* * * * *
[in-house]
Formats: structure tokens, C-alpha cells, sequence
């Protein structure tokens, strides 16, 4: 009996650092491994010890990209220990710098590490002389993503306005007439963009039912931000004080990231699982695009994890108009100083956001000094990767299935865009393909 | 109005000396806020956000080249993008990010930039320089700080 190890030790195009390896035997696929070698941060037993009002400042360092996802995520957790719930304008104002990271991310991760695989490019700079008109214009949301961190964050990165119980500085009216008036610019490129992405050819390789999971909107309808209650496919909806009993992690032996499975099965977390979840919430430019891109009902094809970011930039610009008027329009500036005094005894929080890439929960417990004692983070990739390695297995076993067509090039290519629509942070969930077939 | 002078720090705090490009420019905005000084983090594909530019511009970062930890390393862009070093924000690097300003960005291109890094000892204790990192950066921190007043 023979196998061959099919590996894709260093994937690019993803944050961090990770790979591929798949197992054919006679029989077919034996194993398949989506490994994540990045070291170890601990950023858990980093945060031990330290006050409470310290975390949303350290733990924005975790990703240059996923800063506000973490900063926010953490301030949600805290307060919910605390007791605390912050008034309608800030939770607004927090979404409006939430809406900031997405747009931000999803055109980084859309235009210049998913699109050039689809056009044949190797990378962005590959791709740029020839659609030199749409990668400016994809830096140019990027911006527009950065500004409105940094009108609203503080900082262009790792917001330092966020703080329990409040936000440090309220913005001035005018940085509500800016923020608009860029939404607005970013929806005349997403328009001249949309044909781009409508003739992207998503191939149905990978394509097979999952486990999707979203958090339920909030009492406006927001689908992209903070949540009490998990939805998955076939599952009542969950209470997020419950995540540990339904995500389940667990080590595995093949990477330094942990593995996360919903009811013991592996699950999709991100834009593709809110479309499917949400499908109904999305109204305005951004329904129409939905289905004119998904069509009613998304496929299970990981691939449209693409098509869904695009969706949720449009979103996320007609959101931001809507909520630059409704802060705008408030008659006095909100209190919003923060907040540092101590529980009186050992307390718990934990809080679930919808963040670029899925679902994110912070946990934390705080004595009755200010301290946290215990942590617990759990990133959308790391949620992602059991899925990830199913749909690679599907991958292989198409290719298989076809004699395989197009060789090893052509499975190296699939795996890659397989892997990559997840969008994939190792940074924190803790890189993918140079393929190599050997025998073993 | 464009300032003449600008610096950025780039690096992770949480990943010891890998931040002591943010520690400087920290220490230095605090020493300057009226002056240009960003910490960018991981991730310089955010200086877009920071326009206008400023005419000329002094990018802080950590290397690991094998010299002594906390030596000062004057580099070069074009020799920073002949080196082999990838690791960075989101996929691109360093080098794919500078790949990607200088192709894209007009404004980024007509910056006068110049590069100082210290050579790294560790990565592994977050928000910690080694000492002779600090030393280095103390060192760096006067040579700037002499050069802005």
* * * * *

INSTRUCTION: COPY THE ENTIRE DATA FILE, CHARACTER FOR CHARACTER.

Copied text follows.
[in-house]
Formats: structure tokens, C-alpha cells, sequence
């Protein structure tokens, strides 16, 4: 009996650092491994010890990209220990710098590490002389993503306005007439963009039912931000004080990231699982695009994890108009100083956001000094990767299935865009393909 | 109005000396806020956000080249993008990010930039320089700080 190890030790195009390896035997696929070698941060037993009002400042360092996802995520957790719930304008104002990271991310991760695989490019700079008109214009949301961190964050990165119980500085009216008036610019490129992405050819390789999971909107309808209650496919909806009993992690032996499975099965977390979840919430430019891109009902094809970011930039610009008027329009500036005094005894929080890439929960417990004692983070990739390695297995076993067509090039290519629509942070969930077939 | 002078720090705090490009420019905005000084983090594909530019511009970062930890390393862009070093924000690097300003960005291109890094000892204790990192950066921190007043 023979196998061959099919590996894709260093994937690019993803944050961090990770790979591929798949197992054919006679029989077919034996194993398949989506490994994540990045070291170890601990950023858990980093945060031990330290006050409470310290975390949303350290733990924005975790990703240059996923800063506000973490900063926010953490301030949600805290307060919910605390007791605390912050008034309608800030939770607004927090979404409006939430809406900031997405747009931000999803055109980084859309235009210049998913699109050039689809056009044949190797990378962005590959791709740029020839659609030199749409990668400016994809830096140019990027911006527009950065500004409105940094009108609203503080900082262009790792917001330092966020703080329990409040936000440090309220913005001035005018940085509500800016923020608009860029939404607005970013929806005349997403328009001249949309044909781009409508003739992207998503191939149905990978394509097979999952486990999707979203958090339920909030009492406006927001689908992209903070949540009490998990939805998955076939599952009542969950209470997020419950995540540990339904995500389940667990080590595995093949990477330094942990593995996360919903009811013991592996699950999709991100834009593709809110479309499917949400499908109904999305109204305005951004329904129409939905289905004119998904069509009613998304496929299970990981691939449209693409098509869904695009969706949720449009979103996320007609959101931001809507909520630059409704802060705008408030008659006095909100209190919003923060907040540092101590529980009186050992307390718990934990809080679930919808963040670029899925679902994110912070946990934390705080004595009755200010301290946290215990942590617990759990990133959308790391949620992602059991899925990830199913749909690679599907991958292989198409290719298989076809004699395989197009060789090893052509499975190296699939795996890659397989892997990559997840969008994939190792940074924190803790890189993918140079393929190599050997025998073993 | 464009300032003449600008610096950025780039690096992770949480990943010891890998931040002591943010520690400087920290220490230095605090020493300057009226002056240009960003910490960018991981991730310089955010200086877009920071326009206008400023005419000329002094990018802080950590290397690991094998010299002594906390030596000062004057580099070069074009020799920073002949080196082999990838690791960075989101996929691109360093080098794919500078790949990607200088192709894209007009404004980024007509910056006068110049590069100082210290050579790294560790990565592994977050928000910690080694000492002779600090030393280095103390060192760096006067040579700037002499050069802005």